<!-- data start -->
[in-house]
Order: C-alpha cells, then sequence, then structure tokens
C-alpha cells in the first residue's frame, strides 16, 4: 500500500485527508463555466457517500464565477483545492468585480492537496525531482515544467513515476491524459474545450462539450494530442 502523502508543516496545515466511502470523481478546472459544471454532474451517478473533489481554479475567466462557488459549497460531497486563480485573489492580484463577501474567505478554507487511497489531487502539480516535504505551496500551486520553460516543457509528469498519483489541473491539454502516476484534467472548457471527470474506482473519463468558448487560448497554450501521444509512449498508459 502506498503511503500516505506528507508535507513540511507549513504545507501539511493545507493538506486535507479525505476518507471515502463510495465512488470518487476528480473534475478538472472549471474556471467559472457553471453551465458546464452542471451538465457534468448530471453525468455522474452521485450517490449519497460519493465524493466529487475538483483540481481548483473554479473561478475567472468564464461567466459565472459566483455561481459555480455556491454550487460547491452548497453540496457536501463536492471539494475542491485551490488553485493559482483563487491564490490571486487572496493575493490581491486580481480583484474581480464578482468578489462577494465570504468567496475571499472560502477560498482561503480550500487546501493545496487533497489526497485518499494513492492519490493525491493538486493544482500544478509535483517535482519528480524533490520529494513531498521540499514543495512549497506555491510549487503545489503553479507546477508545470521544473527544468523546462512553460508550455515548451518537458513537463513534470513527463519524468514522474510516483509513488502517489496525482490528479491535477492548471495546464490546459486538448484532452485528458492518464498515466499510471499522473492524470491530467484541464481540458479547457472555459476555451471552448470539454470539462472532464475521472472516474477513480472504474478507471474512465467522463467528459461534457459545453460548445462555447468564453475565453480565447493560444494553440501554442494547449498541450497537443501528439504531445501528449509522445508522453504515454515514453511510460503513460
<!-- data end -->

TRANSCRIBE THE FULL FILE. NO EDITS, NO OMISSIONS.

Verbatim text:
[in-house]
Order: C-alpha cells, then sequence, then structure tokens
C-alpha cells in the first residue's frame, strides 16, 4: 500500500485527508463555466457517500464565477483545492468585480492537496525531482515544467513515476491524459474545450462539450494530442 502523502508543516496545515466511502470523481478546472459544471454532474451517478473533489481554479475567466462557488459549497460531497486563480485573489492580484463577501474567505478554507487511497489531487502539480516535504505551496500551486520553460516543457509528469498519483489541473491539454502516476484534467472548457471527470474506482473519463468558448487560448497554450501521444509512449498508459 502506498503511503500516505506528507508535507513540511507549513504545507501539511493545507493538506486535507479525505476518507471515502463510495465512488470518487476528480473534475478538472472549471474556471467559472457553471453551465458546464452542471451538465457534468448530471453525468455522474452521485450517490449519497460519493465524493466529487475538483483540481481548483473554479473561478475567472468564464461567466459565472459566483455561481459555480455556491454550487460547491452548497453540496457536501463536492471539494475542491485551490488553485493559482483563487491564490490571486487572496493575493490581491486580481480583484474581480464578482468578489462577494465570504468567496475571499472560502477560498482561503480550500487546501493545496487533497489526497485518499494513492492519490493525491493538486493544482500544478509535483517535482519528480524533490520529494513531498521540499514543495512549497506555491510549487503545489503553479507546477508545470521544473527544468523546462512553460508550455515548451518537458513537463513534470513527463519524468514522474510516483509513488502517489496525482490528479491535477492548471495546464490546459486538448484532452485528458492518464498515466499510471499522473492524470491530467484541464481540458479547457472555459476555451471552448470539454470539462472532464475521472472516474477513480472504474478507471474512465467522463467528459461534457459545453460548445462555447468564453475565453480565447493560444494553440501554442494547449498541450497537443501528439504531445501528449509522445508522453504515454515514453511510460503513460